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Remembered Today:

Tank photo "Brigand"


docchippy
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Pals

Please find attached photo of tank with "Brigand" painted on it at the rear. Appears to be in transit between places and does not appear to be conventional tank form. I know little of these things, but clearly no side sponsons and some from of top works and signalling apparatus on the roof. This came from a collection amomgst my Great Uncle's WW1 photos - he was demobbed in 1919, so I assume this is contmporary WW1. Any more info on this craft?

Many thanks

Doc

post-994-052782400 1295560781.jpg

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http://www.landships.freeservers.com/tank_articles.htm

Various models outlined here.

Rgds

Tim D

But not the Medium C which the one in the OP is

post-9885-095626300 1295607647.jpg

In service until 1925 Was used on various "aiding the civil power" operations during periods of unrest - including Glasgow and Clydeside.

post-9885-037373500 1295607811.jpg

I wonder if the one in the OP (nice photo by the way) is engaged in this 'operation,.

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Thanks gents. Certainly looks like a Medium Mark C. Maybe even one of those which took part in the Victory parade in 1919.

Doc

It doesn't look like - it is a Medium C. Its possible that it took part in the Victory parade but given that 48 were built it has to remain a 'maybe'

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Doc, please ignore the seemingly rude comment in the previous post. You are right that it certainly looks like a Medium Mark C. Thank you very very much for taking the time to post the photograph!

Robert

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Doc, please ignore the seemingly rude comment in the previous post. You are right that it certainly looks like a Medium Mark C. Thank you very very much for taking the time to post the photograph!

Robert

As did all Medium Cs

Why did you choose to personalise matters?

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Evening all. My thanks to all those who find the time to contribute and offer an opinion-it's much appreciated. It is cleary a post armistice tank - which answers the question as far as my amateur interest is concerned.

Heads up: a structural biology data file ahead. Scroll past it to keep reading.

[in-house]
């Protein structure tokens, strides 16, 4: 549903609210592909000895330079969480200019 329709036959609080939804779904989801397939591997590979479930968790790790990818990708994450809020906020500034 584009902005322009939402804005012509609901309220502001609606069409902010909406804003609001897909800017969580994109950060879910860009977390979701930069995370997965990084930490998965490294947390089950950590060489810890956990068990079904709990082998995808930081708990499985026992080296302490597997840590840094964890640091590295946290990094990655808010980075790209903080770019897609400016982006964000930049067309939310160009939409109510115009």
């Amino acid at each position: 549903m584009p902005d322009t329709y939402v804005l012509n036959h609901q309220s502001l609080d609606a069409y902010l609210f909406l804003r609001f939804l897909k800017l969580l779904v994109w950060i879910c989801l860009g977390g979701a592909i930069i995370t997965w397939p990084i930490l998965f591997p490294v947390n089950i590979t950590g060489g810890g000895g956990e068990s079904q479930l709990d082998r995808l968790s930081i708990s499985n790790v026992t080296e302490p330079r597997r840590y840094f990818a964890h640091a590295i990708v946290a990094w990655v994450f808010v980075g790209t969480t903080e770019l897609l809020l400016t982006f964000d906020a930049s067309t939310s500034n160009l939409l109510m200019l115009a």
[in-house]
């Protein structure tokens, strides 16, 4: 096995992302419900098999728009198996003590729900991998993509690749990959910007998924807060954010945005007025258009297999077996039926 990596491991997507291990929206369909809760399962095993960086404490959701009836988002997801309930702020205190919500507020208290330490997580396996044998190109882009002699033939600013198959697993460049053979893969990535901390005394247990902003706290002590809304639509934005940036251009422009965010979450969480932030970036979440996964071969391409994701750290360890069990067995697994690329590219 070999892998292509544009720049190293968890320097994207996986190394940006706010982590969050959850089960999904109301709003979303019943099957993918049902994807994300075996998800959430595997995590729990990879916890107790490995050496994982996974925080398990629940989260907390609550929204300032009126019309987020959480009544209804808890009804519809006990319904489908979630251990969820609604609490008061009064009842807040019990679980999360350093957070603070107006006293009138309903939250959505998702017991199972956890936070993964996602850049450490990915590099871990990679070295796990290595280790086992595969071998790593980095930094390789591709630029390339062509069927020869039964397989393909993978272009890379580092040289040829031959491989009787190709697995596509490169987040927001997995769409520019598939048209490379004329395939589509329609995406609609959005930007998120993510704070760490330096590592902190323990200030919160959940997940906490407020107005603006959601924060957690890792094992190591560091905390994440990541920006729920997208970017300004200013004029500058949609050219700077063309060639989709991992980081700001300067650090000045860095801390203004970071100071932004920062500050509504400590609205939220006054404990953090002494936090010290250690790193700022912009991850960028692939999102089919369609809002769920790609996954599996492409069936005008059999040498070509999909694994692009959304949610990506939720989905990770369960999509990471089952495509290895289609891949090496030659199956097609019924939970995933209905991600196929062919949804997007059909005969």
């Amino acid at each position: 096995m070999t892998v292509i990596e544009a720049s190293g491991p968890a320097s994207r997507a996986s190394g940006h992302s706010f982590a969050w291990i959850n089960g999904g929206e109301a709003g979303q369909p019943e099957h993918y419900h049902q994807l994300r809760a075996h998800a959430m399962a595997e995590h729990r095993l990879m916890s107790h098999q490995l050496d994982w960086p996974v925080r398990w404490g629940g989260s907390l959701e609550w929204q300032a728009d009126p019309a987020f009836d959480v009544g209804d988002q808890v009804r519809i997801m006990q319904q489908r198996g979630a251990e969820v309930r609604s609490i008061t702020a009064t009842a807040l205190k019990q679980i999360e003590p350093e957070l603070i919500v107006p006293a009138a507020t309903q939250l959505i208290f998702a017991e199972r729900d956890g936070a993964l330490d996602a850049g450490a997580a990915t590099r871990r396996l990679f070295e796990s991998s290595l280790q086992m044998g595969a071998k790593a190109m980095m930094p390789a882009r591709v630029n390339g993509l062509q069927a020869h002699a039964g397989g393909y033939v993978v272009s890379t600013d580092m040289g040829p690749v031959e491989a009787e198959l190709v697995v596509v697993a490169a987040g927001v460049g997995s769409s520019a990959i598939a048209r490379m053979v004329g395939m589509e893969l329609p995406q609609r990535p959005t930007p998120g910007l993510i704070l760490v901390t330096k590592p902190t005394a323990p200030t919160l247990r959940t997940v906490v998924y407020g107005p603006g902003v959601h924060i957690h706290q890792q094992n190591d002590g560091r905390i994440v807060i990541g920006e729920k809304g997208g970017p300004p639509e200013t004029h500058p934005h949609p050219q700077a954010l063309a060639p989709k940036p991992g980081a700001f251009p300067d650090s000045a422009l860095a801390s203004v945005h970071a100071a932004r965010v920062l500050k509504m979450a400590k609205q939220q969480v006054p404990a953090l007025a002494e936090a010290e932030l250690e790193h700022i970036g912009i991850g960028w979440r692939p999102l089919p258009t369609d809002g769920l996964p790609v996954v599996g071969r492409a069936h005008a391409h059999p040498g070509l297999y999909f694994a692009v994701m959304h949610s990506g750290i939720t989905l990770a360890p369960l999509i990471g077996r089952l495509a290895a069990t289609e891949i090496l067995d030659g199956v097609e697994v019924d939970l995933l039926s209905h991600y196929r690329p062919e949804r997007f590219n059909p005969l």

Doc

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It is cleary a post armistice tank -

Depends on definition. The photo is of the tank in a post war situation but it was designed and built during the war and crews were working up on them when the armistice came into force (rather like the Centurion tank in 1945) so that it just missed actually going into battle. Had the fighting continued into 1919 with a more fluid situation on the ground the 400 or so ordered would have been essential.

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Thank you Doc for taking the time to post this photo. It is quite unusual in that I can think of no other photo of a Medium C showing a name painted on the hull rear. I went through the Medium C album at Bovington's archives only a few months ago and I'm pretty sure they don't have one.

I don't think that it was one of the four Medium Cs that took part in the 1919 Victory parade - I believe these carried the names Richmond, Dunfermline, Birmingham and Newcastle though I still need absolute confirmation of this so don't quote me. I suspect that this is a machine of 2nd RTC in the early 1920s, as 2nd RTC maintained the WW1 practice of using names starting with the battalion letter, i.e. in their case B. Their Medium Cs included Buckwheat and Blue Don. Brigand is a new Medium C name to me, but also a "traditional" tank name, there being two Mark IVs that carried this name during WW1.

Gwyn

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Thanks all. If teh pic looks to be unique - maybe i'll scan the pic a little clearer and send to Tank museum to add to their collection.

Doc

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Thanks all. If teh pic looks to be unique - maybe i'll scan the pic a little clearer and send to Tank museum to add to their collection.

Doc

I'm sure they would be very appreciative.

Gwyn

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